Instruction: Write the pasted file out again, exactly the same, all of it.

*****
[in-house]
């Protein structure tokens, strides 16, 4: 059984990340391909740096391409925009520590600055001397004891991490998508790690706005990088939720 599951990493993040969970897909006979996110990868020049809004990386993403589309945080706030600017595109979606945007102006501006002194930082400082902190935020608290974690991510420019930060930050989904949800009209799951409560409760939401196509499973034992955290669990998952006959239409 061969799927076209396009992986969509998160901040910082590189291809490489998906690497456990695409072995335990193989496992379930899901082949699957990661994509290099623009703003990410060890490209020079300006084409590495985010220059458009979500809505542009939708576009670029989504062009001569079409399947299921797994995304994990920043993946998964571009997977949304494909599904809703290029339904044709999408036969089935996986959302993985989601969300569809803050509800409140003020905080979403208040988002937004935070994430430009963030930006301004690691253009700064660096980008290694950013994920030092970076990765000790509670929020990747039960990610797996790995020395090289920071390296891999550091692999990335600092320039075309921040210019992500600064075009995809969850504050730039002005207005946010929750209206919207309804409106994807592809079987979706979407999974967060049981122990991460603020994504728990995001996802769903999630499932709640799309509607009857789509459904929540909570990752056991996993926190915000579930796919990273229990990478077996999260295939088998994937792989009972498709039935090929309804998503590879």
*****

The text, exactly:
[in-house]
């Protein structure tokens, strides 16, 4: 059984990340391909740096391409925009520590600055001397004891991490998508790690706005990088939720 599951990493993040969970897909006979996110990868020049809004990386993403589309945080706030600017595109979606945007102006501006002194930082400082902190935020608290974690991510420019930060930050989904949800009209799951409560409760939401196509499973034992955290669990998952006959239409 061969799927076209396009992986969509998160901040910082590189291809490489998906690497456990695409072995335990193989496992379930899901082949699957990661994509290099623009703003990410060890490209020079300006084409590495985010220059458009979500809505542009939708576009670029989504062009001569079409399947299921797994995304994990920043993946998964571009997977949304494909599904809703290029339904044709999408036969089935996986959302993985989601969300569809803050509800409140003020905080979403208040988002937004935070994430430009963030930006301004690691253009700064660096980008290694950013994920030092970076990765000790509670929020990747039960990610797996790995020395090289920071390296891999550091692999990335600092320039075309921040210019992500600064075009995809969850504050730039002005207005946010929750209206919207309804409106994807592809079987979706979407999974967060049981122990991460603020994504728990995001996802769903999630499932709640799309509607009857789509459904929540909570990752056991996993926190915000579930796919990273229990990478077996999260295939088998994937792989009972498709039935090929309804998503590879």